In the present study, the rate of change in total ketone body concentration in patients with a serum level of HCV core protein of 10,000 fmol/L or higher was significantly lower than in patients with a level of less than 10,000 fmol/L, showing that patients with a higher level of serum HCV core protein had lower ketogenic capacity. HCV core protein induces hepatic steatosis with disappearance of the double structure of mitochondrial membranes in HCV core transgenic mice [2]. HCV core protein is largely associated with mitochondrial dysfunction [17]. Moreover, recent studies have reported that HCV core protein downregulates the expression of PPAR-α, which is abundant in hepatocytes and is an important factor in the regulation of mitochondrial β-oxidation [15, 18]. Our data suggest an impairment of mitochondrial β-oxidation by HCV infection.

Although no significant relationship between fatty acid oxidation and the grade of steatosis was demonstrated in this study (Figure 7), this issue would be worth investigating in a larger cohort of patients. HCV infection induces mitochondrial dysfunction as a result of oxidative stress, which is closely related to liver inflammation and hepatocarcinogenesis [19]. Oxidative stress is associated with impairment of fatty acid oxidation, and thus impaired ketogenesis seems to represent the increased oxidative stress in CH-C patients.

Insulin resistance in patients with CH-C has been reported [20]. At this study, insulin resistance, HOMA-IR >2.5, was observed in 9 of 30 patients. In this study, a significant positive correlation was evident between the concentration of total ketone bodies and that of free fatty acids. However, in some patients with insulin resistance, the concentrations of both free fatty acids and ketone bodies were not so high. The rate of change in the concentrations of total ketone bodies was significantly lower in patients with a higher HOMA-IR value (2.5 or greater) than in those with a value of less than 2.5. Many other factors may influence the level of fatty acid. Further studies are needed to elucidate the mechanism of insulin resistance in CH-C patients.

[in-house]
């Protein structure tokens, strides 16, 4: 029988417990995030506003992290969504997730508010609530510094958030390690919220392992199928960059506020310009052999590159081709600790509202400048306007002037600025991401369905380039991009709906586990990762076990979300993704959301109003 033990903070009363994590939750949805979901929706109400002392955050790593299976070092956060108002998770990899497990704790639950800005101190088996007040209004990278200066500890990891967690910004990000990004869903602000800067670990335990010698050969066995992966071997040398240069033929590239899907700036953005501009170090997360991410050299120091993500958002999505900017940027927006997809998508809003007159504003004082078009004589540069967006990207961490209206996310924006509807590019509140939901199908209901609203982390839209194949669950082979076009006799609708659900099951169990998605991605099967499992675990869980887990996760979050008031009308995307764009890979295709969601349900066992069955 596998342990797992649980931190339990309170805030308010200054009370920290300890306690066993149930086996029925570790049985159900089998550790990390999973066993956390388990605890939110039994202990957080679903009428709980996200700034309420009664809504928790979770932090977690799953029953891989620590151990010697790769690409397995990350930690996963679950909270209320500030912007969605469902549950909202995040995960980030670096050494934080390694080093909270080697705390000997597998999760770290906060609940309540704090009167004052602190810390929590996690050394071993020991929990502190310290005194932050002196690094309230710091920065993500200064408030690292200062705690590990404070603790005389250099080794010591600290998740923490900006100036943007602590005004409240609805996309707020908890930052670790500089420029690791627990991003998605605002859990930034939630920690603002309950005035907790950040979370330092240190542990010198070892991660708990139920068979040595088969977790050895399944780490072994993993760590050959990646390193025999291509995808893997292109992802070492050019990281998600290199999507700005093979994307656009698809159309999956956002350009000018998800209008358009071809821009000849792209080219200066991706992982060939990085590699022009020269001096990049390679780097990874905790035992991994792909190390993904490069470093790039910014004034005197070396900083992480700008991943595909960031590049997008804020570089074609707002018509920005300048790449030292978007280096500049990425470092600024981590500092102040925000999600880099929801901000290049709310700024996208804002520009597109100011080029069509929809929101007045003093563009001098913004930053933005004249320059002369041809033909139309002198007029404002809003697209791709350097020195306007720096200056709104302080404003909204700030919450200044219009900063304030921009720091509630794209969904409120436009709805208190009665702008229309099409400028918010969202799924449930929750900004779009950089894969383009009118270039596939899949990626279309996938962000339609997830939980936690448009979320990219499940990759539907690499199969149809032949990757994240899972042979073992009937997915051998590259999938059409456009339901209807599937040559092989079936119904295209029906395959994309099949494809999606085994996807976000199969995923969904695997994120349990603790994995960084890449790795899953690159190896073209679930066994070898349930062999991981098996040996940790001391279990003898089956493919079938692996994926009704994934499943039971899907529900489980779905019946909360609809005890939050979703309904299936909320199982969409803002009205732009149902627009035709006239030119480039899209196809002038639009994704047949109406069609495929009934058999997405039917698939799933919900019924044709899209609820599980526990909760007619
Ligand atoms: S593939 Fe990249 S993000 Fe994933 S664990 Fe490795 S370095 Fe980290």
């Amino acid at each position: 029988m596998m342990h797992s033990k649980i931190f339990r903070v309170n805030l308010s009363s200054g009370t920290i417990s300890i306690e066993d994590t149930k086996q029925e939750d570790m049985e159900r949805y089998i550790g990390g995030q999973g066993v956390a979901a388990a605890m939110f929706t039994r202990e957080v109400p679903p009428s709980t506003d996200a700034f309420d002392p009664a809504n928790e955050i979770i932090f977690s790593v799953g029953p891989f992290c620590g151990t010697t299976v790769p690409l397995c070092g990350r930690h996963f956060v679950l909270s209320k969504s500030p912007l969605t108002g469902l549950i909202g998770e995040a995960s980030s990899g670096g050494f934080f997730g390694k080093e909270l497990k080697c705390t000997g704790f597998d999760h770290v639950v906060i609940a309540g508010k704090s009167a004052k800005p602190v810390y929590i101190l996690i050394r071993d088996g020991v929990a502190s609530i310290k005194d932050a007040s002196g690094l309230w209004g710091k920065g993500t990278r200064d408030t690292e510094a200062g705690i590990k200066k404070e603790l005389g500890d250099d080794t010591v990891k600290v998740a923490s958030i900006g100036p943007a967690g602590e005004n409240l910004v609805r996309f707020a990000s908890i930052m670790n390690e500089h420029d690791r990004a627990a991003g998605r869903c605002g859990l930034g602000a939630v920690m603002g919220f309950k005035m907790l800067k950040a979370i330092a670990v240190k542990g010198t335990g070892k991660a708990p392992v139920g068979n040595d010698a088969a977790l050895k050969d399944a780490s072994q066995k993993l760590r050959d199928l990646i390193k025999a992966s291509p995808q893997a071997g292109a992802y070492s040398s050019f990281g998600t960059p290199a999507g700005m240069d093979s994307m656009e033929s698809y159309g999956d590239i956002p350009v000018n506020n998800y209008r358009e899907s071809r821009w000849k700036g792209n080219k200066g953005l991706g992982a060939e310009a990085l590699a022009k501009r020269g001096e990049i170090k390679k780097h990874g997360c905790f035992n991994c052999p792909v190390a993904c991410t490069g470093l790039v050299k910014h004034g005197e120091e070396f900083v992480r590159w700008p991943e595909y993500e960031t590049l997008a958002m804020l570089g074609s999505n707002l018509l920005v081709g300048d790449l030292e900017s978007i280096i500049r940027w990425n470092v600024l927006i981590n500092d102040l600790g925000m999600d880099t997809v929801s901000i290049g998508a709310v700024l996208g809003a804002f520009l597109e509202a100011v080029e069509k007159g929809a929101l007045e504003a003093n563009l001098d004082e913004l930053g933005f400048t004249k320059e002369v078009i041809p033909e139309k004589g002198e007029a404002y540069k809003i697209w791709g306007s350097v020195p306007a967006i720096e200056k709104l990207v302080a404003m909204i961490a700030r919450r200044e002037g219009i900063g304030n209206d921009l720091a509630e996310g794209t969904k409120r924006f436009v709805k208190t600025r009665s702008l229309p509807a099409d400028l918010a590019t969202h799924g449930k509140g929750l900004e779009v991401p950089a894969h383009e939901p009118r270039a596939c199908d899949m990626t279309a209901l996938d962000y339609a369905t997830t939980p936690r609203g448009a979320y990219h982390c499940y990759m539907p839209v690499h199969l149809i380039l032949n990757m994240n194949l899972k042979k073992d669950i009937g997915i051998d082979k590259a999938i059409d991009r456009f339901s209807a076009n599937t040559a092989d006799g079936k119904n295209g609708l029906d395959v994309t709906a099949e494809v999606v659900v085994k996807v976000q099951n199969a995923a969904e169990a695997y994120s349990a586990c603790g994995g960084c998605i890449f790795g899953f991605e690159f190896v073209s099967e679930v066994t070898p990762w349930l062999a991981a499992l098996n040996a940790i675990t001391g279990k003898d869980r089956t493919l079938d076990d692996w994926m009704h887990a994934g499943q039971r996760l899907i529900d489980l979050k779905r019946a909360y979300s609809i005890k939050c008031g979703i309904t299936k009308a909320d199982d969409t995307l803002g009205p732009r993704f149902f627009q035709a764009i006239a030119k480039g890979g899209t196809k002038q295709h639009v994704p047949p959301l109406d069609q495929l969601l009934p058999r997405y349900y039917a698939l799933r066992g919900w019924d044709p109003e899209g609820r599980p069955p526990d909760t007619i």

Our CH-C patients were significantly older than the healthy volunteers. However, we did not observe any significant correlation between the age of our subjects and the rate of change in total ketone body concentration within the age range investigated (data not shown). Elderly people in good health have a similar capacity to produce ketones to middle-aged or young adults [21].

Conclusions

The results of our study suggest that mitochondrial β-oxidation is impaired, possibly due to HCV infection. Further studies are needed to elucidate the detailed pathophysiology of impaired fatty acid metabolism in CH-C and its clinical significance.

Abbreviations

CH-C: 

Chronic hepatitis C

HCV: 

Hepatitis C virus

HOMA-IR: 

Homeostasis model assessment of insulin resistance

CTLN2: 

Adult-onset type 2 citrullinemia

NAFLD: 

Non-alcoholic fatty liver disease

ALT: 

Alanine aminotransferase

BMI: 

Body mass index

SD: 

Standard deviation

PPAR: 

Peroxisome proliferator-activated receptor

TCA: 

Tricarboxylic acid

NAD: 

Nicotinamide adenine dinucleotide

NADH: 

Reduced nicotinamide adenine dinucleotide

SREBP: 

Sterol regulatory element-binding protein.

Declarations

Acknowledgements

This study was supported in part by a grant from the Global Center of Excellence (COE) program of the Japan Society for the Promotion of Science.

Authors’ Affiliations

(1)
Department of Gastroenterology, Faculty of Medicine, Yamagata University
(2)
Nishinomiya Hyogo Prefectural Hospital

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  22. Pre-publication history

    1. The pre-publication history for this paper can be accessed here:http://www.biomedcentral.com/1471-230X/13/112/prepub

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© Sato et al.; licensee BioMed Central Ltd. 2013

This article is published under license to BioMed Central Ltd. This is an Open Access article distributed under the terms of the Creative Commons Attribution License (http://creativecommons.org/licenses/by/2.0), which permits unrestricted use, distribution, and reproduction in any medium, provided the original work is properly cited.